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The Apple logo is seen at an Apple Store in Brooklyn, New York (Reuters)
The Apple logo is seen at an Apple Store in Brooklyn, New York (Reuters)

Apple loses case against startup, ruling limits its full control on iOS

Apple sued Florida-based cybersecurity startup Corellium in 2019 claiming its virtualization of iOS software constituted copyright infringement. The case was dismissed as iPhone maker failed to show a legal basis for protecting its entire iOS operating system from security researchers

Apple Inc. lost its copyright claims against a Florida-based cybersecurity startup Corellium in a case that could have implications for researchers who find software bugs and vulnerabilities.

Apple sued the startup in 2019 claiming its "virtualization" of iOS software constituted copyright infringement. It contended Corellium LLC’s copied the operating system, graphical user interface and other aspects of the devices without permission. The company also accused Corellium of acting under the guise of helping discover bugs in the iPhone’s operating system but then selling the information “on the open market to the highest bidder."

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However, dismissing the case on Tuesday, federal judge Rodney Smith said Apple failed to show a legal basis for protecting its entire iOS operating system from security researchers.

Corellium’s actions fell under an exception to copyright law because it “creates a new, virtual platform for iOS and adds capabilities not available on Apple’s iOS devices," Smith said adding, “does not undermine its fair use defense, particularly considering the public benefit of the product."

"From the infancy of copyright protection, courts have recognized that some opportunity for fair use of copyrighted materials is necessary to fulfill copyright's purpose of promoting 'the progress of science and useful arts,'" Smith wrote.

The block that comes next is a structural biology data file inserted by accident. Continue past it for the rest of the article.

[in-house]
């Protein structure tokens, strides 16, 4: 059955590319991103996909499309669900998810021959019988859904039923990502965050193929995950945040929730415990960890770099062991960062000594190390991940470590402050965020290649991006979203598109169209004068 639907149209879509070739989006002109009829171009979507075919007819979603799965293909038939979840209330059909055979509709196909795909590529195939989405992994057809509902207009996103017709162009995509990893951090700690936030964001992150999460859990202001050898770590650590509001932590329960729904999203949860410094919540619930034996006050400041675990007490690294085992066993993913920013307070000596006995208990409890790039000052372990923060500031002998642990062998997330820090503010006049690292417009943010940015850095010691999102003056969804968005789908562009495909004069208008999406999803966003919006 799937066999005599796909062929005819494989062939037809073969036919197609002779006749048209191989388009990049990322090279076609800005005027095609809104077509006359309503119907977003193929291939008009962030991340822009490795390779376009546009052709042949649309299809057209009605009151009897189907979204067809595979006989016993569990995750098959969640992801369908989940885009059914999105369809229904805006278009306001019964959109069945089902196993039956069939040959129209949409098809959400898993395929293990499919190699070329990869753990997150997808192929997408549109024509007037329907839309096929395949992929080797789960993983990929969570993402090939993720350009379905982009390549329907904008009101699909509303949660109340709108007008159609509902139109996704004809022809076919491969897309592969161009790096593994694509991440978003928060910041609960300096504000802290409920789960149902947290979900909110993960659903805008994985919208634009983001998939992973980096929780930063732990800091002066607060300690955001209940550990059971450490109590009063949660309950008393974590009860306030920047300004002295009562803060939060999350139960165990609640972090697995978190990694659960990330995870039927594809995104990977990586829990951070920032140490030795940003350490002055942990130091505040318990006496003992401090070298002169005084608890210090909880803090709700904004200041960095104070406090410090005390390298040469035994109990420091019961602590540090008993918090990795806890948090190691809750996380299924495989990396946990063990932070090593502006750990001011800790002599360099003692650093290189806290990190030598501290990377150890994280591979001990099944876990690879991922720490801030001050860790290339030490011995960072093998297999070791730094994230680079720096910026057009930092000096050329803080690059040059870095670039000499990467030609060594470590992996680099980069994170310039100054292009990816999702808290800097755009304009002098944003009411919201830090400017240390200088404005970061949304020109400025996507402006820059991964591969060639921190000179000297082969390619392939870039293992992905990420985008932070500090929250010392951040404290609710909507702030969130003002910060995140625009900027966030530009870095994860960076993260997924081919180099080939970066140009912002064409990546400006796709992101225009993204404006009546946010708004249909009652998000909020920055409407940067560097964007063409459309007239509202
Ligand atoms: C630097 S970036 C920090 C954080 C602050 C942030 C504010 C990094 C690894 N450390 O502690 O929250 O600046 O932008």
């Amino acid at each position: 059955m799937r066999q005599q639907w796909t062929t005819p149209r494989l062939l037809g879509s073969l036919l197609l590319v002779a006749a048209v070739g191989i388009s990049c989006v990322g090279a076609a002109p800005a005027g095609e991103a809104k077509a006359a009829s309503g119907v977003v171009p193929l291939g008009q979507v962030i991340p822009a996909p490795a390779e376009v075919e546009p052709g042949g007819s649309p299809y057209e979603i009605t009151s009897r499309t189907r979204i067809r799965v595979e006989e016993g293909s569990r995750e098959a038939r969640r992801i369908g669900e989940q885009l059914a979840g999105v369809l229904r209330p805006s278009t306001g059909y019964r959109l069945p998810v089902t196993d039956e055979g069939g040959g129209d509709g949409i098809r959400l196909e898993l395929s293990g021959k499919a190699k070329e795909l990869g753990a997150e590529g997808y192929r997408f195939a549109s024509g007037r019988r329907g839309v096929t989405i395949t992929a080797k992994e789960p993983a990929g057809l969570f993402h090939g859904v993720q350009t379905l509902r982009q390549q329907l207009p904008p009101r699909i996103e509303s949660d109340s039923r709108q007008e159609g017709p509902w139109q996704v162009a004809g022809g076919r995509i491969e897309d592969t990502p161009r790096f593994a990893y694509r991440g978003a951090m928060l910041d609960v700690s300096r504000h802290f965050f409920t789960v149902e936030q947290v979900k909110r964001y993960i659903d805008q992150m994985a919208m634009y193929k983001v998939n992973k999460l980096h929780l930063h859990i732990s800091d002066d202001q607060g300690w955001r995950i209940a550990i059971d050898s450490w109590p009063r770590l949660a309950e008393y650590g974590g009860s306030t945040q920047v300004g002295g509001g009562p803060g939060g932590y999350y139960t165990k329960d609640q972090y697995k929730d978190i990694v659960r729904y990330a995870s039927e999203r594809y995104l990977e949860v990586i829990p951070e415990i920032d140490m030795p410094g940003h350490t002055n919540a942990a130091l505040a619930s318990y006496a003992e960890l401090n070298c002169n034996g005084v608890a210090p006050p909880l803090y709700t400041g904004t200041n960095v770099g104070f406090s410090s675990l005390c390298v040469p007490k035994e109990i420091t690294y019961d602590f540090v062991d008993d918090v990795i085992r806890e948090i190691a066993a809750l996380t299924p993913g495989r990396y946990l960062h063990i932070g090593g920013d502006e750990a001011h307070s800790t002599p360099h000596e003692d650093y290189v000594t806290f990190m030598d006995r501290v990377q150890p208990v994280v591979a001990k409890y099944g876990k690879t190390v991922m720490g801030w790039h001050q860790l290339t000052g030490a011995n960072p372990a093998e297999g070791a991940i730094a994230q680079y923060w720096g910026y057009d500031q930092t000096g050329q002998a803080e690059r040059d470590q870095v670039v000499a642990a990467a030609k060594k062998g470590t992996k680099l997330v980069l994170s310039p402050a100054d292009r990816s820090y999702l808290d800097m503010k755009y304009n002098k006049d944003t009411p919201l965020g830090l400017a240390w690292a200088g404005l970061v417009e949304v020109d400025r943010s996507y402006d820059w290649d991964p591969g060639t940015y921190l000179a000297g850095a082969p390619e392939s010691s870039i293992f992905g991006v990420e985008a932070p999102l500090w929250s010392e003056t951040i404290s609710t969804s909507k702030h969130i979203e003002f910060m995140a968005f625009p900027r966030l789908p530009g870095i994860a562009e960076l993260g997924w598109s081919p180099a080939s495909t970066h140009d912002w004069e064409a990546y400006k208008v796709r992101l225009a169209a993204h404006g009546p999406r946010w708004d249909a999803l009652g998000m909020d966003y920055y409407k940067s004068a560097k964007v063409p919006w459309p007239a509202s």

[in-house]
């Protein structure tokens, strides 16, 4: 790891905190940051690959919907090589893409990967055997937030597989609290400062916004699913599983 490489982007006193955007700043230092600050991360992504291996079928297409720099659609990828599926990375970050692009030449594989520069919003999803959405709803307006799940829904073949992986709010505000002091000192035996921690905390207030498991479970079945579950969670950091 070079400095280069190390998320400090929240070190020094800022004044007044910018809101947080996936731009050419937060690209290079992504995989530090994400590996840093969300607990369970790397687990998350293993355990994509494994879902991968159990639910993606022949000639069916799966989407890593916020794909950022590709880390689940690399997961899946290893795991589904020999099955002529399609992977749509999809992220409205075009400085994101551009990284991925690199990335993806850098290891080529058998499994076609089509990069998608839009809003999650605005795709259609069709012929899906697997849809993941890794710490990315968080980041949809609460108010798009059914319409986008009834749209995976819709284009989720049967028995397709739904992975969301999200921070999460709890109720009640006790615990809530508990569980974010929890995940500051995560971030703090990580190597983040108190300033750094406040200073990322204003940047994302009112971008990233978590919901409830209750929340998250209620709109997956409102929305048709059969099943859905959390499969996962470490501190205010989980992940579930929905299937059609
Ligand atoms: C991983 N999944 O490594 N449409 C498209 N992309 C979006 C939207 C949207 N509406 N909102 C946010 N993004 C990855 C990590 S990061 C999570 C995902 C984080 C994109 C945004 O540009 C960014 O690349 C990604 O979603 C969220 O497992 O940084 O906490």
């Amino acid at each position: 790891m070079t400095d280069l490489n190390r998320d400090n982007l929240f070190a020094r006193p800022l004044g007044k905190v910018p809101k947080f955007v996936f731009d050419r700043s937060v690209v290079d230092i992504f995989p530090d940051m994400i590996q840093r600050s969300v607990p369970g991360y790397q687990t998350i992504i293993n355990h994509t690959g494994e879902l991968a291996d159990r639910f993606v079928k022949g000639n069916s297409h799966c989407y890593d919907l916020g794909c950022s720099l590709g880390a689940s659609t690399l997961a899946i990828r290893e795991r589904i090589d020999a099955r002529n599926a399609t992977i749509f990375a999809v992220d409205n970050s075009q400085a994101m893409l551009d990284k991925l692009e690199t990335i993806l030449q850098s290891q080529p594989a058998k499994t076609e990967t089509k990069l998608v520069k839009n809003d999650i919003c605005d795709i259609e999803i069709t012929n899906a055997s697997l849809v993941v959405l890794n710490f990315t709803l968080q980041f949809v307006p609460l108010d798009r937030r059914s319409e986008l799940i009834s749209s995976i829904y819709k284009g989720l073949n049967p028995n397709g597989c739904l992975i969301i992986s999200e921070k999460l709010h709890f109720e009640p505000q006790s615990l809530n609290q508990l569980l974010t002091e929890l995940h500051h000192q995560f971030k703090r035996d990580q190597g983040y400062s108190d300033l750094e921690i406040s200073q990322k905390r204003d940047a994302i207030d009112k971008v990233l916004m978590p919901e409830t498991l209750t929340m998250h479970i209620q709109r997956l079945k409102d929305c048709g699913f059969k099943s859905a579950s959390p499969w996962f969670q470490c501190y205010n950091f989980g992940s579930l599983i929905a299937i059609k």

"There is evidence in the record to support Corellium's position that its product is intended for security research and, as Apple concedes, can be used for security research. Further, Apple itself would have used the product for internal testing had it successfully acquired the company." Apple had been in talks to buy the company but the two sides couldn’t agree on a price, Smith said. Apple sued a year later.

Apple has a “bounty program" where it rewards so-called white hat hackers who discover flaws in its system. The Cupertino, California-based company argued that the Corellium product went far beyond that, though Corellium said it evaluates potential customers and rejects some.

Corellium, meanwhile, has said its customers are government agencies, financial institutions and security researchers and accused Apple of trying to control security research to limit what the public learns about vulnerabilities.

Apple argued that the case is similar to the billion-dollar dispute between Oracle Corp. and Alphabet Inc.’s Google unit, in which an appeals court rejected Google’s arguments that it had the right to copy Oracle code for inclusion into the Android operating system. The Supreme Court is considering the issue.

Smith said they aren’t comparable -- Corellium transforms iOS and adds new content, and it isn’t a direct competitor. He said it was instead more like the case in which an appeals court ruled that Google’s creation of digital copies of books and showing snippets in search results was a fair use of copyrighted works.

The ruling, if upheld, represents a victory for security researchers who could face civil or criminal penalties for reproducing copyrighted software as part of efforts to find vulnerabilities.

It also limits Apple's efforts to exercise full control of its iPhone software and its ability to force third parties to use its proprietary security research tools.

(With inputs from agencies)



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